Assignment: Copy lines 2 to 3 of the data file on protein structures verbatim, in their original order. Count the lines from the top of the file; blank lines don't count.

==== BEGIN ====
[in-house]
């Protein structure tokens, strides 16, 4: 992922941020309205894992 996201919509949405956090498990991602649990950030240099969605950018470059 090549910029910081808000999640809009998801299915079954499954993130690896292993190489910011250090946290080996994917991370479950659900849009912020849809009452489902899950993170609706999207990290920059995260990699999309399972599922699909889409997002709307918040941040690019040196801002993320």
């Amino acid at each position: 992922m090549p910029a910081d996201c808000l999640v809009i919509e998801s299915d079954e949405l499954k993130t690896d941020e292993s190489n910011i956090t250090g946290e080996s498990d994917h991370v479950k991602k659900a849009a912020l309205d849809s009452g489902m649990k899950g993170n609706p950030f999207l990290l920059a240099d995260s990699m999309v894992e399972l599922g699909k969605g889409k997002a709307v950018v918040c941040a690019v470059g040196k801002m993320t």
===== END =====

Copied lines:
């Protein structure tokens, strides 16, 4: 992922941020309205894992 996201919509949405956090498990991602649990950030240099969605950018470059 090549910029910081808000999640809009998801299915079954499954993130690896292993190489910011250090946290080996994917991370479950659900849009912020849809009452489902899950993170609706999207990290920059995260990699999309399972599922699909889409997002709307918040941040690019040196801002993320």
């Amino acid at each position: 992922m090549p910029a910081d996201c808000l999640v809009i919509e998801s299915d079954e949405l499954k993130t690896d941020e292993s190489n910011i956090t250090g946290e080996s498990d994917h991370v479950k991602k659900a849009a912020l309205d849809s009452g489902m649990k899950g993170n609706p950030f999207l990290l920059a240099d995260s990699m999309v894992e399972l599922g699909k969605g889409k997002a709307v950018v918040c941040a690019v470059g040196k801002m993320t």